experience and was scaled from 1 to 10, with 1 being the least experienced and
10 being the most experienced.
At all levels of experience, employers desire Systems Engineers to
possess good oral and written communications skills, coupled with the ability to
be a team player. It is also noticed that beyond specific levels of experience,
certain traits are desired. For example, for values of 3 and above on the fuzzy
scale of experience, Interpersonal Skills, Analytical Skills, Systems Thinking and
many other characteristics are sought in a Systems Engineer.
3.

Literature Review

The literature review for the traits of a Systems Engineer saw insignificant
changes from the 1960s to today. Figure 21 and Figure 22 (pages 50 and 51
respectively) outline the summary of these traits:
E.

MERGING OF RESULTS
1.

Baseline for Merging

The three sources (Classified Ads, Survey, Literature Review) for the traits
of a Systems Engineer were merged using the key questions of:
What makes a good (successful) Systems Engineer?
What are the desired traits of a good Systems Engineer?
2.

Essential Traits

Over 700 traits were gathered from the three sources mentioned. An
amalgamation of the sources of the traits was done and the counts for each
particular trait received were used as the axis for the comparison. A fuzzy scale
was then created to have a high scale for high counts, and a low scale for low
48

counts. This is shown in Figure 25 (page 54). The traits were grouped to have a
member relationship to the scale of the level of experience.
To eliminate any possible bias in the classified ads fuzzy logic experiential
scale, an amalgamated list of traits obtained from the literature review and survey
was compared against the classified ads fuzzy logic experiential scale. This is
shown in Figure 23 (page 52).

49

Total Systems Consideration / Production


Evaluation of Technical Plans / Evaluation
of Systems
Engineering Analysis
Cost Management

Product Development
Process / Coaching Skills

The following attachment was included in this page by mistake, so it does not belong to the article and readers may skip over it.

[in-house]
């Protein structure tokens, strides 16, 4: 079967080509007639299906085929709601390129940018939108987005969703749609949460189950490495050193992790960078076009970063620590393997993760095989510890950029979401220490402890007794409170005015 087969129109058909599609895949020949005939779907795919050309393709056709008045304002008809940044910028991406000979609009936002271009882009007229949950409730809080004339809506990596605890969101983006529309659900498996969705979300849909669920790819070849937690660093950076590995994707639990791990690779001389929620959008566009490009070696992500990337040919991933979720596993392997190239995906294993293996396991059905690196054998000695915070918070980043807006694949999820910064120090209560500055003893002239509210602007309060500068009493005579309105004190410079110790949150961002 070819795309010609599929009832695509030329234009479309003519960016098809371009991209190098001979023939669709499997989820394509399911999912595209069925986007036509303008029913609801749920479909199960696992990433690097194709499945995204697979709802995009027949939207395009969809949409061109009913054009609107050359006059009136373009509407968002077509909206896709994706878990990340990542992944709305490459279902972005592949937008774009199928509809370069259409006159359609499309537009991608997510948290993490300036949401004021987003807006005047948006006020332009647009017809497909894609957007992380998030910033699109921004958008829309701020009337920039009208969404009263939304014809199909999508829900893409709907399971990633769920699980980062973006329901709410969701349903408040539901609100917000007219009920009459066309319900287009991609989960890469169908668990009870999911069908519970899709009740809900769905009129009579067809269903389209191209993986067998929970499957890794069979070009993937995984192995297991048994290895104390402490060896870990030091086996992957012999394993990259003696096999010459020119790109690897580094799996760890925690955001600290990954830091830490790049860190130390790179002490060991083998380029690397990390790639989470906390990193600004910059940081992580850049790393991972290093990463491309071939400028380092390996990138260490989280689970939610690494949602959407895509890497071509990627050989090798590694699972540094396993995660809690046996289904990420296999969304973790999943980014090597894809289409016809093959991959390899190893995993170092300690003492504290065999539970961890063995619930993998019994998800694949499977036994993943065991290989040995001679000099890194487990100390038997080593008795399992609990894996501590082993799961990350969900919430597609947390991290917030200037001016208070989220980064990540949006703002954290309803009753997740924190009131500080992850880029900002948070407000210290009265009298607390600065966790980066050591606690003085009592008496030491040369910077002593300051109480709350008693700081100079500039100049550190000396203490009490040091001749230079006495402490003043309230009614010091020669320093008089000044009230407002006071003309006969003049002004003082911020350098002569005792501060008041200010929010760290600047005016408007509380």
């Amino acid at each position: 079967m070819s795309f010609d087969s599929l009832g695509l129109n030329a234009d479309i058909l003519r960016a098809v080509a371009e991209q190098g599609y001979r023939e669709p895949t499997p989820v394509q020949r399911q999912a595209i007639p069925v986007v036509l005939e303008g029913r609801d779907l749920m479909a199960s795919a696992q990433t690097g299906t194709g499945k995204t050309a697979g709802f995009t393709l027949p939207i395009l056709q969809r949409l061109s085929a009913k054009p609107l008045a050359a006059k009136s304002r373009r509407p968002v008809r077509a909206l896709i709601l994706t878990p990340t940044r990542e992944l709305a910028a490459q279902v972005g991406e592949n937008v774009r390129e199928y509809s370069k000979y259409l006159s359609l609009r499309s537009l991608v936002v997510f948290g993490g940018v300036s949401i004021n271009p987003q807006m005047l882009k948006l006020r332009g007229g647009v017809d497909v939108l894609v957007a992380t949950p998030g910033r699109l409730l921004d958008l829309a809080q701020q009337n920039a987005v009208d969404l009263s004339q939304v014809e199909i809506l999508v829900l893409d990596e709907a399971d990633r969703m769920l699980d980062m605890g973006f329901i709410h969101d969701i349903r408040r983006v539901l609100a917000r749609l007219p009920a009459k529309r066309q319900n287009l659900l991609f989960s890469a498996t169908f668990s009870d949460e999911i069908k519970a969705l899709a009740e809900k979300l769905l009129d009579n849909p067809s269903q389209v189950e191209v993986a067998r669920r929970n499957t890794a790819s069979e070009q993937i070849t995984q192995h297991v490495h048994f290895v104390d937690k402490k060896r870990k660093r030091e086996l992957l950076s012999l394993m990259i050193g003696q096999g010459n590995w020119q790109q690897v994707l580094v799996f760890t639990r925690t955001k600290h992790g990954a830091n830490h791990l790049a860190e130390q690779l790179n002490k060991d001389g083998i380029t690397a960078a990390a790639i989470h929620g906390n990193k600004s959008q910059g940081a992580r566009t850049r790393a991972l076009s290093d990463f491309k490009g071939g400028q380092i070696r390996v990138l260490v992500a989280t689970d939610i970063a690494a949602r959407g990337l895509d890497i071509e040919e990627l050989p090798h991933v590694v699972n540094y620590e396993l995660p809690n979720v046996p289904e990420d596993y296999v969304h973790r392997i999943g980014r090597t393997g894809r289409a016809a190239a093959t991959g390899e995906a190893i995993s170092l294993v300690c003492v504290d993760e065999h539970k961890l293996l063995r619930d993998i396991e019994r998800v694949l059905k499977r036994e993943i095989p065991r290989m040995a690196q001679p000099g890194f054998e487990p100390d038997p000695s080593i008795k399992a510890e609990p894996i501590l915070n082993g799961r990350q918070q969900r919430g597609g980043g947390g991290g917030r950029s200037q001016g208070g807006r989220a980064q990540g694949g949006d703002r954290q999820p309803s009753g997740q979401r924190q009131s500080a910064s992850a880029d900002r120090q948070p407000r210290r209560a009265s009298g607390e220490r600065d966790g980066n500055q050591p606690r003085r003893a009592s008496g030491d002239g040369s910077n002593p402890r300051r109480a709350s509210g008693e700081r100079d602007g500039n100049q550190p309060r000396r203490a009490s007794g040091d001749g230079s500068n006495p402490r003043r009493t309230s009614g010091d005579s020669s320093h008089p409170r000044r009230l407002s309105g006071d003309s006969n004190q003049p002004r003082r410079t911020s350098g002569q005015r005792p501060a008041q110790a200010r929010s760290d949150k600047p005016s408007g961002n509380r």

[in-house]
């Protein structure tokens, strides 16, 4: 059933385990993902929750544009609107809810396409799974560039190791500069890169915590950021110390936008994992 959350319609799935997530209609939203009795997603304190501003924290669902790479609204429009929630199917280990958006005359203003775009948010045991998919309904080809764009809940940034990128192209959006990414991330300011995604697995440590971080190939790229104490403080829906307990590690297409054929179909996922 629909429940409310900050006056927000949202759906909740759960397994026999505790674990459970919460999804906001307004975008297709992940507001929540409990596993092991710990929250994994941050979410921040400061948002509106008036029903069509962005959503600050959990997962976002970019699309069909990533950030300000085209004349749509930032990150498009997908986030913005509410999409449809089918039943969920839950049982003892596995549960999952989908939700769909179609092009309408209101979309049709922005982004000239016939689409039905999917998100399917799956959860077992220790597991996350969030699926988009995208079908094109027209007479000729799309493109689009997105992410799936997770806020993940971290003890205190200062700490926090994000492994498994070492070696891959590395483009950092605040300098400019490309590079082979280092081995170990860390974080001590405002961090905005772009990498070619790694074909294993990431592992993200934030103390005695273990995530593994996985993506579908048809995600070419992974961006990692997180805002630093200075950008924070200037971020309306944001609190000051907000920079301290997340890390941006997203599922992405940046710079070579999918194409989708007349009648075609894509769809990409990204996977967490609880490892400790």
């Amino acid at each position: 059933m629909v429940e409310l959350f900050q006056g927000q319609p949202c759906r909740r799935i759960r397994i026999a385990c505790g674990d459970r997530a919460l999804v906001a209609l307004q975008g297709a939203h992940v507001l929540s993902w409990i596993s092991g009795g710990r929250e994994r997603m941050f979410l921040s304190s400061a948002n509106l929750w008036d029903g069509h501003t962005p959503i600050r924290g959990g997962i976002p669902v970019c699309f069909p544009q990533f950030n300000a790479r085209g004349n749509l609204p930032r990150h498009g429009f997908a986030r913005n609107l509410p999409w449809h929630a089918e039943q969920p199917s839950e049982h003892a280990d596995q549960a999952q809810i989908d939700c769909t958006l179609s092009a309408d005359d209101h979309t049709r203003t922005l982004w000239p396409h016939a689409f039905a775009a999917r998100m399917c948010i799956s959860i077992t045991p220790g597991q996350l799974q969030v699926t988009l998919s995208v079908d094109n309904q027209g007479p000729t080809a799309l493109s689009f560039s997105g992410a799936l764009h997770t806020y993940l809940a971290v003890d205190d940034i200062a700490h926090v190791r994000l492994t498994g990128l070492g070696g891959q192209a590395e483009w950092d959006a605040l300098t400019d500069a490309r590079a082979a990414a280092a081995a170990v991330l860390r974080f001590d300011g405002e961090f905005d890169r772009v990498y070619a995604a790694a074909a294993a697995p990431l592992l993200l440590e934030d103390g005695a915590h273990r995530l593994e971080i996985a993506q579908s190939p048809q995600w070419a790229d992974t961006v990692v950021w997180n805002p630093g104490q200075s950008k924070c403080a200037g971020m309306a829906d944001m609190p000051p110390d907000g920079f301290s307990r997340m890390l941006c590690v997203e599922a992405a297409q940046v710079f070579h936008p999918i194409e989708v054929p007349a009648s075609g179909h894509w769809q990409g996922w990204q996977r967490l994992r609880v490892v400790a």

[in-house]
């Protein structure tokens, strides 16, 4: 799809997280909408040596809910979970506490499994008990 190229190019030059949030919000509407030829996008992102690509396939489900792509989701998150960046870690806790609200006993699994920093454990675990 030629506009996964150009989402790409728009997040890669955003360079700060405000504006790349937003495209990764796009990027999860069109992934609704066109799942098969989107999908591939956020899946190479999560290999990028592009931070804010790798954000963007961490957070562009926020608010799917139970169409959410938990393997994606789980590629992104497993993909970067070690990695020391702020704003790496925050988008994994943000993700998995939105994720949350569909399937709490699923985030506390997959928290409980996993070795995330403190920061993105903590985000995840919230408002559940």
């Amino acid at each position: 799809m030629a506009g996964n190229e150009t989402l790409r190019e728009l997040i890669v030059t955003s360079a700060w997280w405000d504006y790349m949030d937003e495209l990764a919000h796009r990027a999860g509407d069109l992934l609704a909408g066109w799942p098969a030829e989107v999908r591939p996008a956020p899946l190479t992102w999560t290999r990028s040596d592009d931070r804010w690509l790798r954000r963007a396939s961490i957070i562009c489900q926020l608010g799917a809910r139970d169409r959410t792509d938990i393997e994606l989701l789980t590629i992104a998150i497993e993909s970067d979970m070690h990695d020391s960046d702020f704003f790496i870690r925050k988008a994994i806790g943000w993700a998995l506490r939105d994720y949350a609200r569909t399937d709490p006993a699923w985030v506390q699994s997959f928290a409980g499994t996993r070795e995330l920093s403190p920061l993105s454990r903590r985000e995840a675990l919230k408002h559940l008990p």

Matrix relationship understanding


Mentoring management staff

Coordinating Skills
Quality Management
Functional Definition

Modeling / Interface Management

IT Skills / Software Experience


Technical Skills / Attention to Details
Documentation / System Architecture
Subject Matter Expert in an Engineering / Technical discipline / Trade Studies /
Human Systems Integration
Decision Making Skills / Policy Making / Certification
Manage Teams / Organization Skills / Standards Familiarization
Contract Knowledge / Problem Solving Skills / System Design / Adaptable /
Computer skills with SE Tools
Systems Thinking / Testing Skills
Analytical Skills / Handle Product Design Specifications / Leader / Multi Tasking
Verification and validation / Complex Systems Handling / Interdisciplinary Knowledge / Project Management Skills /
Specific Domain Knowledge
Customer Management / Focus
Integration (Function, Systems, Technical) / Systems Engineering Process
Interpersonal Skills / Requirements Analysis / Risk Analysis
Oral / Written Communication Skills / Team Player

1
Low
1 year

3
Mid-Low
2 - 3 years

Figure 21

5
Mid
5-7 years

7
Mid-High
10 years

Fuzzy Logic of Traits to Years of Experience (Classified Ads)


50

10
High
>15 years

Design (Systems)
Integration

Traits of a Systems Engineer

Systems
Thinking

Abstract Thinking

Monitoring

Analysis

Negotiating Skills

Analysis (Systems)

Organizational Capability

Architectural design

Pattern Recognition

Change Manager

Planning

Complex Systems
Understanding

Process Engineer

Concept generation

Leader

Interface Management

Controlling

Mentoring Skills

Coordinator

Modeling
Asking the right
questions

Holistic View of
Things

Multi Disciplined

Simulation
Verification and
validation

Systems
Engineering
Process / Tools

Optimization
Oral Communication
Skills
Problem Solving Skills

Team Player

Requirements Owner
Resource Allocation
Risk Analysis
Risk Management

Critical Thinking

Software Engineering

Customer Interface

Solutioning

Decision Making Skills

Objective

Creative

Requirements
Analysis

Quality Assurance

Concept Design

Analysis of
Alternatives

Interdisciplinary
Knowledge

System Architecture

Design (Logical)

System Planning

Design (Physical)

System Thinking

Design Process

Systems concepts

Functional analysis

Systems Engineering Tools

Generalist

Systems Interaction

Project Management

Good Engineering Judgment

Trade Studies

Good Technical Planning

Written Communication
Skills

Information Manager
Interpersonal Skills

Technical Knowledge
Technical Manager

Learning By Experience

Technology Awareness

Logistics/Ops Engineer

Testing

Maintaining Design Integrity


Management Skills

Counts

Figure 22

Summary of Traits by Count (Literature Review)


51

Team Leader
Technical Glue for Projects